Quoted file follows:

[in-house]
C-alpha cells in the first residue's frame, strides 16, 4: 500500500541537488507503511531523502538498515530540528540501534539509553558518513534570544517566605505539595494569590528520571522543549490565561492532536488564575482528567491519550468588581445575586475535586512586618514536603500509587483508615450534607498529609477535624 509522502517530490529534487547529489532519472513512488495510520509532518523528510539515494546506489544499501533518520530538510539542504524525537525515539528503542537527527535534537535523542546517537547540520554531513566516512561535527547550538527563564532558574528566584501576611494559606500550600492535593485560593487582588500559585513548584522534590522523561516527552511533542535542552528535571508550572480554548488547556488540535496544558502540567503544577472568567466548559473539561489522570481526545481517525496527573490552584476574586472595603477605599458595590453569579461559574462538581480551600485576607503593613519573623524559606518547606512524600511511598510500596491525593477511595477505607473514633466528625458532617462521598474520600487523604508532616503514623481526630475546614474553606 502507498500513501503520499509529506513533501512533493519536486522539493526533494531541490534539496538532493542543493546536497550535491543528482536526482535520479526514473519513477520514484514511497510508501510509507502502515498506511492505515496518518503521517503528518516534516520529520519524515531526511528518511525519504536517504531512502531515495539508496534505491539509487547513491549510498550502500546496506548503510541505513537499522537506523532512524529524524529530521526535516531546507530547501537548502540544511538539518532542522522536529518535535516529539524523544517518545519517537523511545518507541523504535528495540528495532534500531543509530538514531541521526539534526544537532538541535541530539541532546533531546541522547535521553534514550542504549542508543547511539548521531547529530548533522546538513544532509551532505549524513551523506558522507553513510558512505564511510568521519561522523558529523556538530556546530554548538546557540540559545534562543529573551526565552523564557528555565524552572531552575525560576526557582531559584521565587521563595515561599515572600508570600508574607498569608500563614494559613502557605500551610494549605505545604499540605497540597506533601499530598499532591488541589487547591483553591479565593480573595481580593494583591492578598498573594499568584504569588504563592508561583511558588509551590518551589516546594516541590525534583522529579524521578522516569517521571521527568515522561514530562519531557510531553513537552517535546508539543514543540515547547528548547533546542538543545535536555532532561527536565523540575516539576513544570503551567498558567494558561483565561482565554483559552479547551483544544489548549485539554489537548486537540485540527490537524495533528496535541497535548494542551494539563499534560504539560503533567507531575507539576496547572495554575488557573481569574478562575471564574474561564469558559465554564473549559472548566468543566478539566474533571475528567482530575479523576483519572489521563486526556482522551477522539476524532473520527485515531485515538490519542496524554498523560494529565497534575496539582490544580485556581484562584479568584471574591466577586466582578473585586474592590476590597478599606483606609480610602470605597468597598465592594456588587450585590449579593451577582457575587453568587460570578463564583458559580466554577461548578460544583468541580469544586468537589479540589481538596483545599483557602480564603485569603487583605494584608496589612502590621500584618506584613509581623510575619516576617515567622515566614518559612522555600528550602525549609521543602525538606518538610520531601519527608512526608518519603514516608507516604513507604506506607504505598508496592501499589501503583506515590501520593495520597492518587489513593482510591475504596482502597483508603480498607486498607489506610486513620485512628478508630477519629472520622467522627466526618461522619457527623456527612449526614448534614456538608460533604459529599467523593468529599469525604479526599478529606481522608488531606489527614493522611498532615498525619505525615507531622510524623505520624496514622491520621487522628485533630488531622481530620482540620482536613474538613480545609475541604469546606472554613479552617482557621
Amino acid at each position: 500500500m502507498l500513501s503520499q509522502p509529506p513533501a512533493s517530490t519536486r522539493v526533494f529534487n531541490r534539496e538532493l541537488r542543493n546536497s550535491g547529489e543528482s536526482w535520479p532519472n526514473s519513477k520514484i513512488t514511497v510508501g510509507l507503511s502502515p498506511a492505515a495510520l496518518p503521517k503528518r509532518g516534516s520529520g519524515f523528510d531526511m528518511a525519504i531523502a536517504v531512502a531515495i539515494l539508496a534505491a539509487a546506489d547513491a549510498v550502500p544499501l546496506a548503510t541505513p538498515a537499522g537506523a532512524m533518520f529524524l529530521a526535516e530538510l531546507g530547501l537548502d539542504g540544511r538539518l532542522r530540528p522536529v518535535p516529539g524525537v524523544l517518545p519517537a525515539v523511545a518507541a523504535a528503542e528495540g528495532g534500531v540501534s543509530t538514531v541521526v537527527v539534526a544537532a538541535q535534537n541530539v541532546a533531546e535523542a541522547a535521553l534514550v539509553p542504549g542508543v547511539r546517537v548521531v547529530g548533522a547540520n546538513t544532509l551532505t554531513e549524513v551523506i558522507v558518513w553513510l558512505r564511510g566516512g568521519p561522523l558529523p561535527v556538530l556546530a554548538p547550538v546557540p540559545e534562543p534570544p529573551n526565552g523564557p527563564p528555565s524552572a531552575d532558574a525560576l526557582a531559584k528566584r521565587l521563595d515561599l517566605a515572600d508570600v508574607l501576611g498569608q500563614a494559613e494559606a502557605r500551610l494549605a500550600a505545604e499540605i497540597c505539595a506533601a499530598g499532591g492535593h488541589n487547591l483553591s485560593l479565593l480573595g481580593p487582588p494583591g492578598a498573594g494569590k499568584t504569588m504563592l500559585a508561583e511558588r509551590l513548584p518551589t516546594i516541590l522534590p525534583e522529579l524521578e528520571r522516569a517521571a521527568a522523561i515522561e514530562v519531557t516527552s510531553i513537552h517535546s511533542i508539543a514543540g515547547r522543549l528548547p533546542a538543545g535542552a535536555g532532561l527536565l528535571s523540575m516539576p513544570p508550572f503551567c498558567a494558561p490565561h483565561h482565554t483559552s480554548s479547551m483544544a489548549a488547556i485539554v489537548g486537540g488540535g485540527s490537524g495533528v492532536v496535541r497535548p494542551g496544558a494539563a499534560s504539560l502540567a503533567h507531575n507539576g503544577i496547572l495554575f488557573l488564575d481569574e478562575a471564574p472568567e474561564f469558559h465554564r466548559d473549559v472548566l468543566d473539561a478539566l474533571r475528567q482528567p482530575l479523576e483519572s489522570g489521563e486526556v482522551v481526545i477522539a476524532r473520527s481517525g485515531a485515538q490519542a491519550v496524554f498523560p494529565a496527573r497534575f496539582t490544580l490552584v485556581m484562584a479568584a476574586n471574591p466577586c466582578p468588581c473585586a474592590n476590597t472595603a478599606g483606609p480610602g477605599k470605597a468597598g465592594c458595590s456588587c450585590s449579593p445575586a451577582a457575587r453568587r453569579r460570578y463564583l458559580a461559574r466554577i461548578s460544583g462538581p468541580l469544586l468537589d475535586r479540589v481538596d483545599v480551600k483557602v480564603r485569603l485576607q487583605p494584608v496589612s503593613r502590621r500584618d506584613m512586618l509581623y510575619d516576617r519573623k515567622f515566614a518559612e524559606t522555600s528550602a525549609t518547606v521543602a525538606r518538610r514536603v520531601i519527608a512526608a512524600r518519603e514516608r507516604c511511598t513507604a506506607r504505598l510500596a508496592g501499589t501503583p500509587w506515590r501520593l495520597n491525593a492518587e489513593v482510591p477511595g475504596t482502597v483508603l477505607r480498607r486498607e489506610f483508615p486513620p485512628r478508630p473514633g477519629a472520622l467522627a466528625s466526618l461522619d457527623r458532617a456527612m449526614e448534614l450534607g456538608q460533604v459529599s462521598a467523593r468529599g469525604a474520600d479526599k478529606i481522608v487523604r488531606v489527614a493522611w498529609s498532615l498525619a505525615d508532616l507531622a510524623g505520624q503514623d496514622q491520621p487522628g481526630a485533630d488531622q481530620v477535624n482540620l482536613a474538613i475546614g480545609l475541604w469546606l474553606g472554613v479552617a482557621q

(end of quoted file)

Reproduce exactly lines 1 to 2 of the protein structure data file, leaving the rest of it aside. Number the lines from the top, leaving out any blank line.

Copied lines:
[in-house]
C-alpha cells in the first residue's frame, strides 16, 4: 500500500541537488507503511531523502538498515530540528540501534539509553558518513534570544517566605505539595494569590528520571522543549490565561492532536488564575482528567491519550468588581445575586475535586512586618514536603500509587483508615450534607498529609477535624 509522502517530490529534487547529489532519472513512488495510520509532518523528510539515494546506489544499501533518520530538510539542504524525537525515539528503542537527527535534537535523542546517537547540520554531513566516512561535527547550538527563564532558574528566584501576611494559606500550600492535593485560593487582588500559585513548584522534590522523561516527552511533542535542552528535571508550572480554548488547556488540535496544558502540567503544577472568567466548559473539561489522570481526545481517525496527573490552584476574586472595603477605599458595590453569579461559574462538581480551600485576607503593613519573623524559606518547606512524600511511598510500596491525593477511595477505607473514633466528625458532617462521598474520600487523604508532616503514623481526630475546614474553606 502507498500513501503520499509529506513533501512533493519536486522539493526533494531541490534539496538532493542543493546536497550535491543528482536526482535520479526514473519513477520514484514511497510508501510509507502502515498506511492505515496518518503521517503528518516534516520529520519524515531526511528518511525519504536517504531512502531515495539508496534505491539509487547513491549510498550502500546496506548503510541505513537499522537506523532512524529524524529530521526535516531546507530547501537548502540544511538539518532542522522536529518535535516529539524523544517518545519517537523511545518507541523504535528495540528495532534500531543509530538514531541521526539534526544537532538541535541530539541532546533531546541522547535521553534514550542504549542508543547511539548521531547529530548533522546538513544532509551532505549524513551523506558522507553513510558512505564511510568521519561522523558529523556538530556546530554548538546557540540559545534562543529573551526565552523564557528555565524552572531552575525560576526557582531559584521565587521563595515561599515572600508570600508574607498569608500563614494559613502557605500551610494549605505545604499540605497540597506533601499530598499532591488541589487547591483553591479565593480573595481580593494583591492578598498573594499568584504569588504563592508561583511558588509551590518551589516546594516541590525534583522529579524521578522516569517521571521527568515522561514530562519531557510531553513537552517535546508539543514543540515547547528548547533546542538543545535536555532532561527536565523540575516539576513544570503551567498558567494558561483565561482565554483559552479547551483544544489548549485539554489537548486537540485540527490537524495533528496535541497535548494542551494539563499534560504539560503533567507531575507539576496547572495554575488557573481569574478562575471564574474561564469558559465554564473549559472548566468543566478539566474533571475528567482530575479523576483519572489521563486526556482522551477522539476524532473520527485515531485515538490519542496524554498523560494529565497534575496539582490544580485556581484562584479568584471574591466577586466582578473585586474592590476590597478599606483606609480610602470605597468597598465592594456588587450585590449579593451577582457575587453568587460570578463564583458559580466554577461548578460544583468541580469544586468537589479540589481538596483545599483557602480564603485569603487583605494584608496589612502590621500584618506584613509581623510575619516576617515567622515566614518559612522555600528550602525549609521543602525538606518538610520531601519527608512526608518519603514516608507516604513507604506506607504505598508496592501499589501503583506515590501520593495520597492518587489513593482510591475504596482502597483508603480498607486498607489506610486513620485512628478508630477519629472520622467522627466526618461522619457527623456527612449526614448534614456538608460533604459529599467523593468529599469525604479526599478529606481522608488531606489527614493522611498532615498525619505525615507531622510524623505520624496514622491520621487522628485533630488531622481530620482540620482536613474538613480545609475541604469546606472554613479552617482557621